16 homeless vets get housing in one day

0
1161

photo - Charles Henry has his hair cut by Connie Rutledge during the Sooner Stand Down at the Homeless Alliance on Thursday, Sept. 10, 2015, in Oklahoma City, Okla. The event helps homeless veterans from around central Oklahoma to get connected with medical care and other services. Photo by Chris Landsberger, The Oklahoman
Charles Henry has his hair cut by Connie Rutledge during the Sooner Stand Down at the Homeless Alliance on Thursday, Sept. 10, 2015, in Oklahoma City, Okla. The event helps homeless veterans from around central Oklahoma to get connected with medical care and other services. Photo by Chris Landsberger, The Oklahoman

On the decline for more than a year, Oklahoma City’s homeless veteran population on Thursday fell even further.

Journey Home OKC, a coalition of more than 40 nonprofits, businesses and other organizations, placed 16 homeless veterans into housing Thursday. That step is the latest in a yearlong campaign to find homes for every homeless veteran in Oklahoma City by the end of the year.

 From January to August, the group said it has moved 144 homeless veterans off the street and into housing. But progress has been slow, leaving the year-end goal in doubt. Officials don’t know the precise number of homeless veterans living in the Oklahoma City area, but say the figure could run in to the hundreds.

“It’s going to be a real challenge,” said Dan Straughan, executive director of the nonprofit Homeless Alliance.

On Thursday, the group helped three veterans move into apartments. Another 13 veterans stayed overnight in hotels. Straughan said he expected to move those in hotels into a new housing facility at the Homeless Alliance’s WestTown Resource Center on Friday. Journey Home OKC conducted the housing push in conjunction with its annual Sooner Stand Down, an event that connects homeless and needy veterans with medical care and other services.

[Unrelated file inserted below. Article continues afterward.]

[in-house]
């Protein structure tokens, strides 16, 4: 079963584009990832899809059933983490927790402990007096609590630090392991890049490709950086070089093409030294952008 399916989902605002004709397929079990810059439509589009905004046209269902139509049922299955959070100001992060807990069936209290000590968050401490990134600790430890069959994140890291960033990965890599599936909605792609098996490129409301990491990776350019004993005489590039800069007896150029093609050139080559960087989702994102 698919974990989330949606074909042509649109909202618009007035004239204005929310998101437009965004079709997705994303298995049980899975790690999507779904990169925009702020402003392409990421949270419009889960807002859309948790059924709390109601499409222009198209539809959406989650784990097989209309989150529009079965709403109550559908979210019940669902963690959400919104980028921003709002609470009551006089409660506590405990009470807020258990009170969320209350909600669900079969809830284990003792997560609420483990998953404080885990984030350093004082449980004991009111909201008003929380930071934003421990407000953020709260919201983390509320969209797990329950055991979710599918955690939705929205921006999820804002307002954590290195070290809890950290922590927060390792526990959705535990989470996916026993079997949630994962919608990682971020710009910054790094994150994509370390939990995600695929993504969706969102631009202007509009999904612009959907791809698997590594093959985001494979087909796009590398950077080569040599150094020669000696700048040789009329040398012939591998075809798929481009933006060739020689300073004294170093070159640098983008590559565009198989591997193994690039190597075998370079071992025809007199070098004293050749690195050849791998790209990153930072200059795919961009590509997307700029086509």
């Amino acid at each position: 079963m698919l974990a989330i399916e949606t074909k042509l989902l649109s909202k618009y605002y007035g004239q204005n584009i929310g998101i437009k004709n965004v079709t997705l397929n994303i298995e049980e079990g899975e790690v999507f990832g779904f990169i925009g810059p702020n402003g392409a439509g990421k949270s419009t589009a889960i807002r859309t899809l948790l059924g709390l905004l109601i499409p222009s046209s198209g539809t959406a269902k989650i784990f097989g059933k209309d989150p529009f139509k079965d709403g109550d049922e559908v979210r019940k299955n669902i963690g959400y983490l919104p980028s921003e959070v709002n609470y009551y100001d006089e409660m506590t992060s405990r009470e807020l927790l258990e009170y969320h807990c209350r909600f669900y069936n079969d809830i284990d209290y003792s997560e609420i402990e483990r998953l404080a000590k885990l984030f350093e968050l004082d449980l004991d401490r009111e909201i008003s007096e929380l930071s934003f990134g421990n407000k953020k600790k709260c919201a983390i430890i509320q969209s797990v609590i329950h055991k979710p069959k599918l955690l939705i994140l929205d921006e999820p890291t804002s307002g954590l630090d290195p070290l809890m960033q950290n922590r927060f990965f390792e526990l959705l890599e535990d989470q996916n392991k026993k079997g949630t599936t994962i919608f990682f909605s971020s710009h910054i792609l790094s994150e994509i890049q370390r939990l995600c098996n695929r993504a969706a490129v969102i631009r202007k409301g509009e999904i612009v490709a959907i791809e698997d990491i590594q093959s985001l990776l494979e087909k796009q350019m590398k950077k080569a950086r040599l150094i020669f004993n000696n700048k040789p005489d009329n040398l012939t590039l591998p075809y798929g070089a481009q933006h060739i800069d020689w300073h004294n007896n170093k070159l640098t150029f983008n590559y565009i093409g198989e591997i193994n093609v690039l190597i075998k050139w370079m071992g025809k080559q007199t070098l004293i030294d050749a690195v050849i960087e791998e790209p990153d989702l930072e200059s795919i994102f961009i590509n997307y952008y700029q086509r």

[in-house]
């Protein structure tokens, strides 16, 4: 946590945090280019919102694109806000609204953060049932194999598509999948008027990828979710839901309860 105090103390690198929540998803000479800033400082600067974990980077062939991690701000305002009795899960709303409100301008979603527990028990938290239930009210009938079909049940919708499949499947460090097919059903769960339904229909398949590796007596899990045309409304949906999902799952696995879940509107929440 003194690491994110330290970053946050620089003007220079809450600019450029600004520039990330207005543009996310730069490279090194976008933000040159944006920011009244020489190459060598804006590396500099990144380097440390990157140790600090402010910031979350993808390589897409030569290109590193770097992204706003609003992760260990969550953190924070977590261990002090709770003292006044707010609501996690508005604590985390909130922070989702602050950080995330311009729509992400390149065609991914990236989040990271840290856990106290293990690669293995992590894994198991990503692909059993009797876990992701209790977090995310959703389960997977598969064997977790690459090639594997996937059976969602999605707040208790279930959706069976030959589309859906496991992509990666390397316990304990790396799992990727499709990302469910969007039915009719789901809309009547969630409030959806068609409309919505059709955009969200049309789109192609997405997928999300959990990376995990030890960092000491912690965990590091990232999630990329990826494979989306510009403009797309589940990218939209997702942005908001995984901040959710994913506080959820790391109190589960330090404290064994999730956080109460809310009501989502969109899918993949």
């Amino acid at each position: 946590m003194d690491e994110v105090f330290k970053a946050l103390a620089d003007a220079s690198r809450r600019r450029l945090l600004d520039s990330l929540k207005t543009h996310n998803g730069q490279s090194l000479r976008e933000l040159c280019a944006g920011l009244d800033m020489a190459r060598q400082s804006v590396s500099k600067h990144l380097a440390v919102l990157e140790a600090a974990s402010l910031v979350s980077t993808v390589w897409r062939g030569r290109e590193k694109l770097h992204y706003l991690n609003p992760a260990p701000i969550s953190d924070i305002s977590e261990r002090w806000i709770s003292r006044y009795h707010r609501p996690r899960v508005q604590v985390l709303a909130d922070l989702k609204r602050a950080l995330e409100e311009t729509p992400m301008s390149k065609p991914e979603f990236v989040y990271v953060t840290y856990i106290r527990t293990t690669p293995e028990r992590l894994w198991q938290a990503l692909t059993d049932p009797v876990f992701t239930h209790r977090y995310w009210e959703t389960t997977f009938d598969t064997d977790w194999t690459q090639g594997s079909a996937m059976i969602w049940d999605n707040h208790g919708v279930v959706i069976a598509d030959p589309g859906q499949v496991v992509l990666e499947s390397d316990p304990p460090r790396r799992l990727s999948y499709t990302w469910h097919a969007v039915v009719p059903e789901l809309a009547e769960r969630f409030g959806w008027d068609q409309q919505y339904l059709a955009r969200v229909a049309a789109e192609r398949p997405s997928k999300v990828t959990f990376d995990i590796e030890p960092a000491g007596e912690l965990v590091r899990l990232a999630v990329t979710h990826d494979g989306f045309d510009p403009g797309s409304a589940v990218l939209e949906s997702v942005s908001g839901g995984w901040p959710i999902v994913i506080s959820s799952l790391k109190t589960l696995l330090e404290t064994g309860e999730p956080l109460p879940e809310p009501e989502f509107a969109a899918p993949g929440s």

Being able to house 16 veterans at once is encouraging, Straughan said. The group generally hopes to move that many veterans into housing in an entire month, he said. But progress has been hampered by a tight rental market in the Oklahoma City metro area.

CLICK TO READ FULL STORY >>>>





Author Details
Sorry! The Author has not filled his profile.
ATTENTION READERS
Due to the nature of independent content, VT cannot guarantee content validity.
We ask you to Read Our Content Policy so a clear comprehension of VT's independent non-censored media is understood and given its proper place in the world of news, opinion and media.

All content is owned by author exclusively. Expressed opinions are NOT necessarily the views of VT, other authors, affiliates, advertisers, sponsors, partners or technicians. Some content may be satirical in nature. All images within are full responsibility of author and NOT VT.

About VT - Read Full Policy Notice - Comment Policy